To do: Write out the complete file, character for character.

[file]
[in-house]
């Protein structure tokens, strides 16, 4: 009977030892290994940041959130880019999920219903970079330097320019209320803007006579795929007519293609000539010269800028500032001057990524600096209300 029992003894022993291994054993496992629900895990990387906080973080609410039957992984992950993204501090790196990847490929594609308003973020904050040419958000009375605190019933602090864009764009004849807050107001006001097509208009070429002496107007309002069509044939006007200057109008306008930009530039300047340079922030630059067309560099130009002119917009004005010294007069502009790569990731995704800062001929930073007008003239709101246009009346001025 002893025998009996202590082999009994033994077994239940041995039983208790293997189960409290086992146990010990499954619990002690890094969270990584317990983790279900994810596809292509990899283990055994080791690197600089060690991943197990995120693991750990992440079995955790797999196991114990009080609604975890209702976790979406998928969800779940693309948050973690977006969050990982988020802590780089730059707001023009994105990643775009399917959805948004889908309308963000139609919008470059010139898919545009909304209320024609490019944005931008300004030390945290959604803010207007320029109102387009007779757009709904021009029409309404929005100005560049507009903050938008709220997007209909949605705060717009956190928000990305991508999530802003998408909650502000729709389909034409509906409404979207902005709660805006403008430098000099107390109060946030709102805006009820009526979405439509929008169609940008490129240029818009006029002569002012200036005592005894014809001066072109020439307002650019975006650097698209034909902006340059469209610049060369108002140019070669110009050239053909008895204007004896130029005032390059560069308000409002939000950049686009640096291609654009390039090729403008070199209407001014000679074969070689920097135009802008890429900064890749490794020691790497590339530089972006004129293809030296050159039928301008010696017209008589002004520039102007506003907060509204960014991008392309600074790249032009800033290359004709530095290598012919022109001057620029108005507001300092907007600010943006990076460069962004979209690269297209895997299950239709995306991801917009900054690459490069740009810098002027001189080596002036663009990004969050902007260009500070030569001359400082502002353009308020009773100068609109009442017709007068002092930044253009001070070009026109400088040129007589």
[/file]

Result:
[in-house]
């Protein structure tokens, strides 16, 4: 009977030892290994940041959130880019999920219903970079330097320019209320803007006579795929007519293609000539010269800028500032001057990524600096209300 029992003894022993291994054993496992629900895990990387906080973080609410039957992984992950993204501090790196990847490929594609308003973020904050040419958000009375605190019933602090864009764009004849807050107001006001097509208009070429002496107007309002069509044939006007200057109008306008930009530039300047340079922030630059067309560099130009002119917009004005010294007069502009790569990731995704800062001929930073007008003239709101246009009346001025 002893025998009996202590082999009994033994077994239940041995039983208790293997189960409290086992146990010990499954619990002690890094969270990584317990983790279900994810596809292509990899283990055994080791690197600089060690991943197990995120693991750990992440079995955790797999196991114990009080609604975890209702976790979406998928969800779940693309948050973690977006969050990982988020802590780089730059707001023009994105990643775009399917959805948004889908309308963000139609919008470059010139898919545009909304209320024609490019944005931008300004030390945290959604803010207007320029109102387009007779757009709904021009029409309404929005100005560049507009903050938008709220997007209909949605705060717009956190928000990305991508999530802003998408909650502000729709389909034409509906409404979207902005709660805006403008430098000099107390109060946030709102805006009820009526979405439509929008169609940008490129240029818009006029002569002012200036005592005894014809001066072109020439307002650019975006650097698209034909902006340059469209610049060369108002140019070669110009050239053909008895204007004896130029005032390059560069308000409002939000950049686009640096291609654009390039090729403008070199209407001014000679074969070689920097135009802008890429900064890749490794020691790497590339530089972006004129293809030296050159039928301008010696017209008589002004520039102007506003907060509204960014991008392309600074790249032009800033290359004709530095290598012919022109001057620029108005507001300092907007600010943006990076460069962004979209690269297209895997299950239709995306991801917009900054690459490069740009810098002027001189080596002036663009990004969050902007260009500070030569001359400082502002353009308020009773100068609109009442017709007068002092930044253009001070070009026109400088040129007589």